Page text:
The tragic murder of seven-year-old Pradyuman Thakur of Ryan International School, Gurgaon, has once again provoked a nationwide debate on the issue of child safety in our schools, the roles of institutional managements, teachers, support staff, parents and most importantly government. But unfortunately this debate has one-sidedly focused on the inadequacies of the country’s much-maligned private schools, exempting the 1.08 million crumbling government schools, and resulted in another flood of safety circulars suggesting expensive, impractical and quick-fix solutions by the Central/state governments, police, judiciary, etc. 

Pradyuman’s death will not have gone in vain if the Central government enacts a composite national child safety policy to be implemented in all schools — including government schools — in a time-bound manner. To develop our high-potential human resource, the safety and well-being of our 250 million school-going children is a non-negotiable national priority. 

CBSE’s mandatory safety prescription

In the aftermath of the tragic murder of seven-year-old Pradyuman Thakur in Ryan International School, Gurgaon, the Delhi-based Central Board of Secondary Education (CBSE) — the country’s largest pan-India exams board with 19,527 affiliated schools — issued a circular to its schools to conduct security/safety audits of their premises and personnel as per the board’s safety manual and ensure that their class IV employees — cooks, cleaners, gardeners, bus drivers and conductors — are registered at local police stations. The CBSE circular dated September 12 has given affiliated schools a two-month period to comply and report compliance online on www.cbse.nic.in. Excerpts:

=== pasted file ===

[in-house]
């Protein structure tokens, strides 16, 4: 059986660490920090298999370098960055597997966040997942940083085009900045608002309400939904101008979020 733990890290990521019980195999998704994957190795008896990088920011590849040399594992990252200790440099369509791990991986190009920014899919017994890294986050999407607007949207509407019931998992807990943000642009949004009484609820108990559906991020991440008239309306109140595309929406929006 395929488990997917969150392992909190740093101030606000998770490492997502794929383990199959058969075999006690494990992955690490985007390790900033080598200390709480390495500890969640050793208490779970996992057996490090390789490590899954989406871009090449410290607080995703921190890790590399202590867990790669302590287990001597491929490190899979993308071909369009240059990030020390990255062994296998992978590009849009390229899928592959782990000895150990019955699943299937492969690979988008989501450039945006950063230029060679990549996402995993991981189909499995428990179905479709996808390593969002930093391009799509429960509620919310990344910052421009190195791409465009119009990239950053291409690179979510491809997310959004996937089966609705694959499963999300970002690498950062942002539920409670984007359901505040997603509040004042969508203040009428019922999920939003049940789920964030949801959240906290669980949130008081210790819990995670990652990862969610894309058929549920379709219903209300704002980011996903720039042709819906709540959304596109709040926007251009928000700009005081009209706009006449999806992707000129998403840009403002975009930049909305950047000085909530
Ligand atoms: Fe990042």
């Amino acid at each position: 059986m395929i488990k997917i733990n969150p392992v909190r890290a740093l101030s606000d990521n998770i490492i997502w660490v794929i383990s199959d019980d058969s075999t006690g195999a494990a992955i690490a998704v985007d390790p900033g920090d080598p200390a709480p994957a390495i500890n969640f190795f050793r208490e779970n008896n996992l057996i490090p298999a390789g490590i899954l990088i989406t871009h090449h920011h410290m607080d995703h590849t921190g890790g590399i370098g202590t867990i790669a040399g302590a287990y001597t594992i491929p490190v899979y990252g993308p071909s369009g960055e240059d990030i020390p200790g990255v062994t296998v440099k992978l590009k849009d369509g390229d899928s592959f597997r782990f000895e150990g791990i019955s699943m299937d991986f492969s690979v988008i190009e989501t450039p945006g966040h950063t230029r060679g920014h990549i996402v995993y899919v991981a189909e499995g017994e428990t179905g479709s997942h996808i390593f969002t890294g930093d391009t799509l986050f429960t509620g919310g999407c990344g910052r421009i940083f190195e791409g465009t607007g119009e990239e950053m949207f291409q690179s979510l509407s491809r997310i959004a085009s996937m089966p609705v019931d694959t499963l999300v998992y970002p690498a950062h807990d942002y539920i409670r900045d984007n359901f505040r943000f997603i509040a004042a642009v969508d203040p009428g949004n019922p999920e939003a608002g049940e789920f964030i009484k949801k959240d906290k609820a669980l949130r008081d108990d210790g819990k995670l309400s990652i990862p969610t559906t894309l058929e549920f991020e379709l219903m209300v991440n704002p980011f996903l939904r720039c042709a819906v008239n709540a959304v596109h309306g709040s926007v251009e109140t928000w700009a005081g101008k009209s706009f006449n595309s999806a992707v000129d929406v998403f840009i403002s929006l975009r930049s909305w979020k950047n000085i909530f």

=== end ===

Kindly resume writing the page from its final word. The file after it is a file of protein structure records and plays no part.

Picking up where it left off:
• The onus for safety and security of children on school campus shall solely lie upon school authorities. It is a fundamental right of a child to engage and study in an environment where he/she feels safe and is free from any form of physical or emotional abuse or harassment. 

• Schools should also strive to promote a better understanding amongst their teachers and staff on the laws protecting the safety, security and interests of students and devise means to take immediate remedial and punitive action against such violations. Staff members should also be educated to recognise their protective obligation towards students and to ensure safety and well-being of children in schools.

• The ministry of human resource development (MHRD) has issued a comprehensive set of guidelines dated 09.10.2014 regarding preventive mechanisms and procedures for institutionalising a system to ensure safety and security of children in schools. The board has also from time to time issued instructions to implement and sensitise schools for ensuring the safety and security of students during school time and while in transit to school and back home. 

• These exhaustive provisions are required to be strictly followed by every school affiliated with CBSE to ensure complete safety of children in school. In addition, the school authorities may immediately take following measures to enhance the security of children in schools: 

(a) Get the security /safety audit done of their premises and personnel from their respective local police stations and follow the security-related advice for the safety of children. This may be complied and reported online on CBSE website www.cbse.nic.in within two months of receipt of this circular.